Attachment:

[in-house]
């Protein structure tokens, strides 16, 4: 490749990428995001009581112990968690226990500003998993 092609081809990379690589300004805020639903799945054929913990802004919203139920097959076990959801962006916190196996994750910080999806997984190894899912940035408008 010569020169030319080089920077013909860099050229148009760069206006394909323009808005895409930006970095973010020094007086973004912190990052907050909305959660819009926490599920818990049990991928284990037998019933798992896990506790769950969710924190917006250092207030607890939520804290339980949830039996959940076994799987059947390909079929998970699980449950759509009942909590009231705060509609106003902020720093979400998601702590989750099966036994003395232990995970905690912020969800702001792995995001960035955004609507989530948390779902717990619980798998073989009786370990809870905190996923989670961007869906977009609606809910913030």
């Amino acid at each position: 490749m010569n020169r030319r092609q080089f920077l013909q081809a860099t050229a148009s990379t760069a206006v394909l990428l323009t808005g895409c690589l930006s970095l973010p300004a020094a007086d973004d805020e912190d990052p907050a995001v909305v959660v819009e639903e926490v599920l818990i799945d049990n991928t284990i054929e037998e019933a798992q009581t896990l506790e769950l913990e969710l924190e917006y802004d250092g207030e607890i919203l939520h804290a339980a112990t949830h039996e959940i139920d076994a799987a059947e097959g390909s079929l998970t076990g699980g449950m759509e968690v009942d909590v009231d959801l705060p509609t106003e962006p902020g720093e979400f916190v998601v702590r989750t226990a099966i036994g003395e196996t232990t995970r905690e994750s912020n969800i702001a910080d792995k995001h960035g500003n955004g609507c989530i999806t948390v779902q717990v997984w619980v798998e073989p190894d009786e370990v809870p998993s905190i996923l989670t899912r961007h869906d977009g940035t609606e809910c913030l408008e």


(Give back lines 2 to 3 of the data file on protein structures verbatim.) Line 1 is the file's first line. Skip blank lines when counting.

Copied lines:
């Protein structure tokens, strides 16, 4: 490749990428995001009581112990968690226990500003998993 092609081809990379690589300004805020639903799945054929913990802004919203139920097959076990959801962006916190196996994750910080999806997984190894899912940035408008 010569020169030319080089920077013909860099050229148009760069206006394909323009808005895409930006970095973010020094007086973004912190990052907050909305959660819009926490599920818990049990991928284990037998019933798992896990506790769950969710924190917006250092207030607890939520804290339980949830039996959940076994799987059947390909079929998970699980449950759509009942909590009231705060509609106003902020720093979400998601702590989750099966036994003395232990995970905690912020969800702001792995995001960035955004609507989530948390779902717990619980798998073989009786370990809870905190996923989670961007869906977009609606809910913030």
């Amino acid at each position: 490749m010569n020169r030319r092609q080089f920077l013909q081809a860099t050229a148009s990379t760069a206006v394909l990428l323009t808005g895409c690589l930006s970095l973010p300004a020094a007086d973004d805020e912190d990052p907050a995001v909305v959660v819009e639903e926490v599920l818990i799945d049990n991928t284990i054929e037998e019933a798992q009581t896990l506790e769950l913990e969710l924190e917006y802004d250092g207030e607890i919203l939520h804290a339980a112990t949830h039996e959940i139920d076994a799987a059947e097959g390909s079929l998970t076990g699980g449950m759509e968690v009942d909590v009231d959801l705060p509609t106003e962006p902020g720093e979400f916190v998601v702590r989750t226990a099966i036994g003395e196996t232990t995970r905690e994750s912020n969800i702001a910080d792995k995001h960035g500003n955004g609507c989530i999806t948390v779902q717990v997984w619980v798998e073989p190894d009786e370990v809870p998993s905190i996923l989670t899912r961007h869906d977009g940035t609606e809910c913030l408008e």